With so much critical data flowing through the airwaves, cyber security becomes of paramount importance. In order to ensure cutting edge technology and expertise in cyber security, Inmarsat has recently signed a partnership with Singtel Trustwave to develop a Unified Threat Management (UTM) solution delivered through Fleet Xpress, Inmarsat’s next generation of maritime communications.
“We live in the internet age, where everything and everyone is connected. That means we need to take precautions,” Brandy states. “Safeguarding information is absolutely fundamental to our future success, and that of our customers.”
He also throws down a challenge to the maritime industry: “They need to educate themselves on threats and the need for mitigation. Many don’t see the reason why anyone would hack a ship, but the motivation is out there. Whether it’s economic or idealogic, the threat to crew and cargo is too great to ignore.”
How does Brandy see the role of satellite communications in the future of the maritime industry? “A lot of understanding how we can help the industry is about spotting the next trend,” he points out. In keeping with that philosophy, Inmarsat is in the process of relocating several of their offices to maritime innovation centres around the globe.
“We want to work closer with the industry where it makes sense. For that reason we have moved to a new location in Rotterdam, and we will shortly be moving to a new office in Ålesund, Norway,” both well-known centres of maritime initiative and innovation. “We need to be in environments where we can be a part of the latest thinking and take advantage of that to our customers’ benefit, but equally support and foster innovation through working with like-minded organisations.”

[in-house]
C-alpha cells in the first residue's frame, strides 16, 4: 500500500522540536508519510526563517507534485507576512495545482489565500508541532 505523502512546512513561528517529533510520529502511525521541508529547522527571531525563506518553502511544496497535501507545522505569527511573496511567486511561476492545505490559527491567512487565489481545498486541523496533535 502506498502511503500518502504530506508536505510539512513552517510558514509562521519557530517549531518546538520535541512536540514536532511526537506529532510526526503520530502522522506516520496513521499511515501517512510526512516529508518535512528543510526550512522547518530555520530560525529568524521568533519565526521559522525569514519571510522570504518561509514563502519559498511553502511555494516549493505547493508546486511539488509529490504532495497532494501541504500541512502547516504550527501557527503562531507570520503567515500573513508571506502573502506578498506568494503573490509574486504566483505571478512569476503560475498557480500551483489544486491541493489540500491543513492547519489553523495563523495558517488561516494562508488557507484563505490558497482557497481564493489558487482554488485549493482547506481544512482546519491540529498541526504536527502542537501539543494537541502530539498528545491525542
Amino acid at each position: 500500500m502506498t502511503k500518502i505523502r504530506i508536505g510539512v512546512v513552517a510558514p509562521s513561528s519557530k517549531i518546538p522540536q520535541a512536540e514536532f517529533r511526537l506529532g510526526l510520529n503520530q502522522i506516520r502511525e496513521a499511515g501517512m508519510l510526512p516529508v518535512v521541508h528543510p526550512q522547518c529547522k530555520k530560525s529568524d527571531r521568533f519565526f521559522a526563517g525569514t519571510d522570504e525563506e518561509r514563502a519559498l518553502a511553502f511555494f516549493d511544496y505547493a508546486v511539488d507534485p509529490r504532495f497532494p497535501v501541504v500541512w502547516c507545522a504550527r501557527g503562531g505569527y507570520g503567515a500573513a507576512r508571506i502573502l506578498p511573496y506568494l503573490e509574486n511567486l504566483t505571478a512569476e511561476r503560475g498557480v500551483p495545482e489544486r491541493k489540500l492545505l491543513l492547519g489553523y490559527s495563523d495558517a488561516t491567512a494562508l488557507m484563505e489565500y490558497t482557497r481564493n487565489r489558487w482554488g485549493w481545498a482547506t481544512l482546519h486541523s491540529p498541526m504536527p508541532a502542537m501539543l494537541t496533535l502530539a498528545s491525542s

One area demanding increasing attention is unmanned ships, or autonomous vessels, though Brandy cautions against confusing the two: “Autonomous vessels mean more automation on board. A totally unmanned vessel is something else entirely.”
In both cases issues abound concerning safety and regulations: is either one even really possible? “Inmarsat is interested in increasing the autonomy of vessels, not in taking crew off the ships.” Brandy believes the trend over next decade will be to more automation and increased efficiency, leading to a safer work environment for crew on board, and more attractive maritime jobs on land.
Does he see anything on the horizon that might disrupt Inmarsat’s long record of steady growth? “There is a lot of fibre being laid, for example in the Gulf of Mexico. I think that would be the key challenge, other technologies rather than other satellite companies.”
But perhaps Inmarsat’s biggest challenge, Drew Brandy believes, lies in changing attitudes. “We need to help shipowners see connectivity and communication as more than just cost. This is now a part of doing business. If you exploit connectivity effectively, it can actually pull a out lot of cost out of your business model, and give you a stronger position for the future.”